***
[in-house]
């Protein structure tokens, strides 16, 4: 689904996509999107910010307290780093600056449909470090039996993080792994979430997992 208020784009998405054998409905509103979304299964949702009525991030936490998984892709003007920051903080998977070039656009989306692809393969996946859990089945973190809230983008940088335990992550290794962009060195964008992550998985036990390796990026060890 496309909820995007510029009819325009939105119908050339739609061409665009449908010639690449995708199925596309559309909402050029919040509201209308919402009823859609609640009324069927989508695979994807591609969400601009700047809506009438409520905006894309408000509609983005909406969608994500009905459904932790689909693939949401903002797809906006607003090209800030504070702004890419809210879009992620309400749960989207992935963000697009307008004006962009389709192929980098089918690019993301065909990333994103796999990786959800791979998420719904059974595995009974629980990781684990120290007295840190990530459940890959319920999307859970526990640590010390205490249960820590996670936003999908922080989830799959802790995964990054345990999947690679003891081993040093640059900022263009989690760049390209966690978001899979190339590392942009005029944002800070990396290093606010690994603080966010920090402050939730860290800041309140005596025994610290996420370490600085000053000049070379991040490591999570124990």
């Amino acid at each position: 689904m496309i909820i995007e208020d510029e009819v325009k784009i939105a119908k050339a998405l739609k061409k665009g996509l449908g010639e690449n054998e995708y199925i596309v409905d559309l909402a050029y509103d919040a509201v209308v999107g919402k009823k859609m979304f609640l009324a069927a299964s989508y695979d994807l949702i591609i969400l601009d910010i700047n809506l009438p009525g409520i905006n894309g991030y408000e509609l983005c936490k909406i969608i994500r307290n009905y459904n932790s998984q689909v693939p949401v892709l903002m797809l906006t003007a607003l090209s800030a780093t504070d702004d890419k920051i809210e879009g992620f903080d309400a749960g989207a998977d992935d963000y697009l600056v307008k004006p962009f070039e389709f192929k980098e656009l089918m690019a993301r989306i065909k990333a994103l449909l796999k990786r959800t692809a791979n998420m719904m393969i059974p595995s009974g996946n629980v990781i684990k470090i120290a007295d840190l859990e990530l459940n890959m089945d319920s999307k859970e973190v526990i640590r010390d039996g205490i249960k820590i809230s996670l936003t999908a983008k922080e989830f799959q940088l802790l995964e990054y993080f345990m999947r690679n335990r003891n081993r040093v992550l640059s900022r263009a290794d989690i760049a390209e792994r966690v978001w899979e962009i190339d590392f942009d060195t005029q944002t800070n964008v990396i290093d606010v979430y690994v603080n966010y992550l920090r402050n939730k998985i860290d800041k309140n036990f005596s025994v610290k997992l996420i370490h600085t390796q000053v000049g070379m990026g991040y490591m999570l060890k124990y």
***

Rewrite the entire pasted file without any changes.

[in-house]
């Protein structure tokens, strides 16, 4: 689904996509999107910010307290780093600056449909470090039996993080792994979430997992 208020784009998405054998409905509103979304299964949702009525991030936490998984892709003007920051903080998977070039656009989306692809393969996946859990089945973190809230983008940088335990992550290794962009060195964008992550998985036990390796990026060890 496309909820995007510029009819325009939105119908050339739609061409665009449908010639690449995708199925596309559309909402050029919040509201209308919402009823859609609640009324069927989508695979994807591609969400601009700047809506009438409520905006894309408000509609983005909406969608994500009905459904932790689909693939949401903002797809906006607003090209800030504070702004890419809210879009992620309400749960989207992935963000697009307008004006962009389709192929980098089918690019993301065909990333994103796999990786959800791979998420719904059974595995009974629980990781684990120290007295840190990530459940890959319920999307859970526990640590010390205490249960820590996670936003999908922080989830799959802790995964990054345990999947690679003891081993040093640059900022263009989690760049390209966690978001899979190339590392942009005029944002800070990396290093606010690994603080966010920090402050939730860290800041309140005596025994610290996420370490600085000053000049070379991040490591999570124990």
């Amino acid at each position: 689904m496309i909820i995007e208020d510029e009819v325009k784009i939105a119908k050339a998405l739609k061409k665009g996509l449908g010639e690449n054998e995708y199925i596309v409905d559309l909402a050029y509103d919040a509201v209308v999107g919402k009823k859609m979304f609640l009324a069927a299964s989508y695979d994807l949702i591609i969400l601009d910010i700047n809506l009438p009525g409520i905006n894309g991030y408000e509609l983005c936490k909406i969608i994500r307290n009905y459904n932790s998984q689909v693939p949401v892709l903002m797809l906006t003007a607003l090209s800030a780093t504070d702004d890419k920051i809210e879009g992620f903080d309400a749960g989207a998977d992935d963000y697009l600056v307008k004006p962009f070039e389709f192929k980098e656009l089918m690019a993301r989306i065909k990333a994103l449909l796999k990786r959800t692809a791979n998420m719904m393969i059974p595995s009974g996946n629980v990781i684990k470090i120290a007295d840190l859990e990530l459940n890959m089945d319920s999307k859970e973190v526990i640590r010390d039996g205490i249960k820590i809230s996670l936003t999908a983008k922080e989830f799959q940088l802790l995964e990054y993080f345990m999947r690679n335990r003891n081993r040093v992550l640059s900022r263009a290794d989690i760049a390209e792994r966690v978001w899979e962009i190339d590392f942009d060195t005029q944002t800070n964008v990396i290093d606010v979430y690994v603080n966010y992550l920090r402050n939730k998985i860290d800041k309140n036990f005596s025994v610290k997992l996420i370490h600085t390796q000053v000049g070379m990026g991040y490591m999570l060890k124990y």